Books and music
Ciprian Voicilă
 

When I started asking myself why Nirvana Fans where hanging around with their boots unlaced and why at the middle of the night, during the ?trash hour? the rockers were hitting each other as if in a savage dancing I felt that I was contemplating new horizons.

That was around 1993 and I was fifteen. I was in search for myself. I firstly found myself in Sven Hassel?s books, a Danish who ended up in a Natzi marching regiment, in the 27 shellproof machines regiment. His books were published one after another at Nemira publishing house: Liquidate Paris, The OGPU Prison, Comrades of War, Assignment Gestapo, Monte Cassino, SS General, The March Battalion.

Every two weeks I used to go to the city centre where I knew that the book salesmen were gathering. I used to wait for them shivering, from around six in the morning. I was shyly getting closer and asking if some new books from Seven Hassel were for sale. In the twelfth grade I used to wrap myself in a sheet during summer time. I had the Romanian language and literature commentaries at sight and under the sheet Monte Cassino, recently reedited by Nemira. Sven Hassel?s books on the war managed to install a durable peace between me and my stepfather, whom I used to pass them on to with enthusiasm.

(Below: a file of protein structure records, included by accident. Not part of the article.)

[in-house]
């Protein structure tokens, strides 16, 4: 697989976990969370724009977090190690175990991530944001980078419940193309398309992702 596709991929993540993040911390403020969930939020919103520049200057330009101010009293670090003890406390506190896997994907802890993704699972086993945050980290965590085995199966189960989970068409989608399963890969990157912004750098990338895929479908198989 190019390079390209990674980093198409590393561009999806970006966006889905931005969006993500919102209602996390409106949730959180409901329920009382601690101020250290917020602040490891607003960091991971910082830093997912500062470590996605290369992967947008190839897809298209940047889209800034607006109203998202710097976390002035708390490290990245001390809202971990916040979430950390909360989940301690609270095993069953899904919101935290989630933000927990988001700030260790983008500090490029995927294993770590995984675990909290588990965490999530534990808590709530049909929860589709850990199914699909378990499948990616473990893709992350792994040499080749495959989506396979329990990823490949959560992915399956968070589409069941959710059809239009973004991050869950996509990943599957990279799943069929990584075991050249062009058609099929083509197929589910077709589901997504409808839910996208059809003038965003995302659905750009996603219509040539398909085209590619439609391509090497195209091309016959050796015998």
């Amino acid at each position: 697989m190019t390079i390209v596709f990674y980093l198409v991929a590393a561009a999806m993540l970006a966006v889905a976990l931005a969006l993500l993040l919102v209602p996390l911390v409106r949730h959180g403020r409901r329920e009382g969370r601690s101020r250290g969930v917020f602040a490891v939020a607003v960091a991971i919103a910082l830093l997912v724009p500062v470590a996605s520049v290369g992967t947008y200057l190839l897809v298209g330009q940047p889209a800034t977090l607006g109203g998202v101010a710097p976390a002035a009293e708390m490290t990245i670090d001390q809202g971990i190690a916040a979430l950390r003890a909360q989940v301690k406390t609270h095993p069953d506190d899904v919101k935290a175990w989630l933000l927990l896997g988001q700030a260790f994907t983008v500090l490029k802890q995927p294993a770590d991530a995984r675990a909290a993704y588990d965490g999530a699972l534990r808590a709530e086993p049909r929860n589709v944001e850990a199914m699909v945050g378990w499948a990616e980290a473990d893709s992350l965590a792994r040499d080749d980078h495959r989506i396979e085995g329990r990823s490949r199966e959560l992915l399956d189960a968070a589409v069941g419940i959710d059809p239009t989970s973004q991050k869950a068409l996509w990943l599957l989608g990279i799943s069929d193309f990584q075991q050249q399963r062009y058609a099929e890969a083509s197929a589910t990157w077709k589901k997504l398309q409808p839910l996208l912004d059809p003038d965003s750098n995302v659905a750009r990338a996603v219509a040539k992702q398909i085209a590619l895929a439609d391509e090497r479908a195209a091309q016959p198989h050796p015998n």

In some afternoon I watched a movie with two old men on TV. One of them was dead funny. Completely bald, baby-faced, he was sitting on one side of a bed, talking. He was soliloquising. Delivering a speech about some authors I had never heard about: Platon, Kant, Eliade, Nae Ionescu. His liveliness was contrasting with the shabby, kind of dead room he was in. The second old man had a deep-wrinkled rebellious face, and ruffled hair. He was stammering. The two used to be very good friends when they were young and they were complimenting each other. The former was saying that the latter was the most lucid man he had ever met and that he was hoping to make peace with Apostle Pavel till the end of his life because he had made him wrong in one of his writings (The Temptation of Being). The latter was saying that the former was the only true genius he had ever met. The first one was Petre }uţea and the second Emil Cioran. The film on the two of them was called Admiration Exercise and had been produced by Gabriel Liiceanu.

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